Medical Microbiology

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The most common causes of NEONATAL meningitis 1. Group B streptococcus (Streptococcus agalactiae); 2. Escherichia coli; 3. Listeria monocytogenes;
The most common cause of pneumonia in adults; the second most common cause of bacterial meningitis in adults; the most common cause of otitis media in children PNEUMOCOCCUS (Streptococcus pneumoniae)
The organism that accounts for over 80% of the suppurative diseases: Staphylococcus aureus
The only gram-positive bacterium with ENDOTOXIN (LPS) Listeria monocytogenes
Gram-negative bacteria without ENDOTOXIN Bacteroides fragilis
Bacteria with low virulence but are most often associated with SURGERY Bacteroides fragilis
Microbes that cause ATYPICAL PNEUMONIA Mycoplasma pneumoniae, Chlamydia psittaci, Chlamydia pneumoniae, viruses
The number one cause of bacterial bronchitis & pneumonia in teenagers & young adults Mycoplasma pneumoniae
Bacteria that often cause sepsis in immunocompromised patients Escherichia coli; Klebsiella pneumoniae
The three most common causes of diarrhea in the world: Campylobacter jejuni; Enterotoxigenic E. coli; Rotavirus
Facultative Intracellular Bacteria: (cause systemic infection after phagocytosis) Listeria monocytogenes; Salmonella typhi; Yersinia pestis; Francisella tularensis; Legionella pneumophila; Mycobacterium spp.; Brucella spp.;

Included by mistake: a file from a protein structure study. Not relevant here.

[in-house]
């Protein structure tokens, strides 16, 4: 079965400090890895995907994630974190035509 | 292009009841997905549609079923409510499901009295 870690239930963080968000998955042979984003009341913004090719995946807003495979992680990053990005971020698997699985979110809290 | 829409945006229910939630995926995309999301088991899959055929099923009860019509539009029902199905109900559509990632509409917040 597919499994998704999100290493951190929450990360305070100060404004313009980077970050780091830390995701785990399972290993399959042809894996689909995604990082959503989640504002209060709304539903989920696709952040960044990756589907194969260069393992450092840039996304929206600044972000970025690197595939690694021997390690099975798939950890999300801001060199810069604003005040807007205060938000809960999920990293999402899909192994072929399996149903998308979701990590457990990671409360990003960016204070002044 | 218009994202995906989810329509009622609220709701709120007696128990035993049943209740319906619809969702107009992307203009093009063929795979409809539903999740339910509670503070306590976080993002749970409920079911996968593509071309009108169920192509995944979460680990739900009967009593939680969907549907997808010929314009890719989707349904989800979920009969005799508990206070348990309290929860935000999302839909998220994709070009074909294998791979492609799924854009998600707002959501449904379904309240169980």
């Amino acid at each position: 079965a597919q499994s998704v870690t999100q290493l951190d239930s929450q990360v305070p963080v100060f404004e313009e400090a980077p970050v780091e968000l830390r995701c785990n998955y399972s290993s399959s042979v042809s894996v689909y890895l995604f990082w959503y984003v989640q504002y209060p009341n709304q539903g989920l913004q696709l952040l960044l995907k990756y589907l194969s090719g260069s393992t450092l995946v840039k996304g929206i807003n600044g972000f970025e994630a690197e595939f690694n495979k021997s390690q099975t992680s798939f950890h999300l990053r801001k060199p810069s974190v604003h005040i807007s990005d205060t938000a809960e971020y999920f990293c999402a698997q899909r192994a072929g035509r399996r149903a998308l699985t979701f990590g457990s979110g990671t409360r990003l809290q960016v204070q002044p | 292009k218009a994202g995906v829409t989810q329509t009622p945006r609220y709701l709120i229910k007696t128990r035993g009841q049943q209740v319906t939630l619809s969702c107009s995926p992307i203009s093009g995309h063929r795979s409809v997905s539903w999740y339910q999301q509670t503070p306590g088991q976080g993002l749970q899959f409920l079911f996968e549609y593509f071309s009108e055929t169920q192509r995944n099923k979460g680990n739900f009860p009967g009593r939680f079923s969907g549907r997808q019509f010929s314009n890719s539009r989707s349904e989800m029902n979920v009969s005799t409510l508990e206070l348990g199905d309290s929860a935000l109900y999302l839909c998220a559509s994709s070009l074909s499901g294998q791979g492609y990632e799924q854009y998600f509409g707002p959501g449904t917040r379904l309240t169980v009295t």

Bacteria that are obligate intracellular parasites Chlamydia; Chlamydia spp.; Rickettsias: (Rickettsia spp.; Rochalimaea quintana; Coxiella brunetii; Bartonella henselae; Ehrlichia chaffeensis)
Rickettsia 1. requires an arthropod vector; 2. replicates freely in cytoplasm; 3. tropism for endothelial cells; 4. Most cause rashes, high fevers, and bad headaches
Chlamydia 1. No arthropod vector; 2. Replicates in endosomes (inclusion bodies); 3. Tropism for columnar epithelium; 4. Different symptoms; infect eyes, genitals, and lungs
Bacteria that commonly cause URETHRITIS Neisseria gonorrheae; Chlamydia trachromatis; Ureaplasma urealyticum;
The leading cause of preventable blindness in the world Chlamydia trachomatis
The two most common causes of STD in the USA Chlamydia trachomatis; Neisseria gonorrheae
DD of STD; Chancroid Haemophilus ducreyi; *painful genital ulcer *unilateral painful swollen inguinal *lymph nodes, suppurative
DD of STD: Syphilis Treponema pallidum *painless ulcer *bilateral adenopathy, painless, non-*suppurative
DD of STD: Herpes Herpes simmplex virus 1 and 2 *lesions start as vesicles (blisters), *resemble CHANCROID when they break *painful *usually accompanied by systemic symptoms (myalgias and fevers)
DD of STD: Lymphogranuloma venereum Chlamydia trachomatis; *painless enlarged inguinal nodes similar to those of chancroid *development of suppurative inguinal lymph nodes is slower; primary ulcer disappears before the nodes enlarge
DD of STD: Transplacental Acquired Infections: (ToRCHeS) TOxoplasma Rubella Cytomegalovirus HErpes Syphilis
The RULE OF SIXES for Treponema pallidum infection: *6 axial filaments *6 week incubation *6 weeks for the ulcer to heal *6 weeks after the unlcer heals, secondary syphilis develops *6 weeks for secondary syphilis to resolve *66% of latents stage patients have resolution (no TERTIARY SYPHILIS) *6 years to develop tertiary syphilis SEXual transmission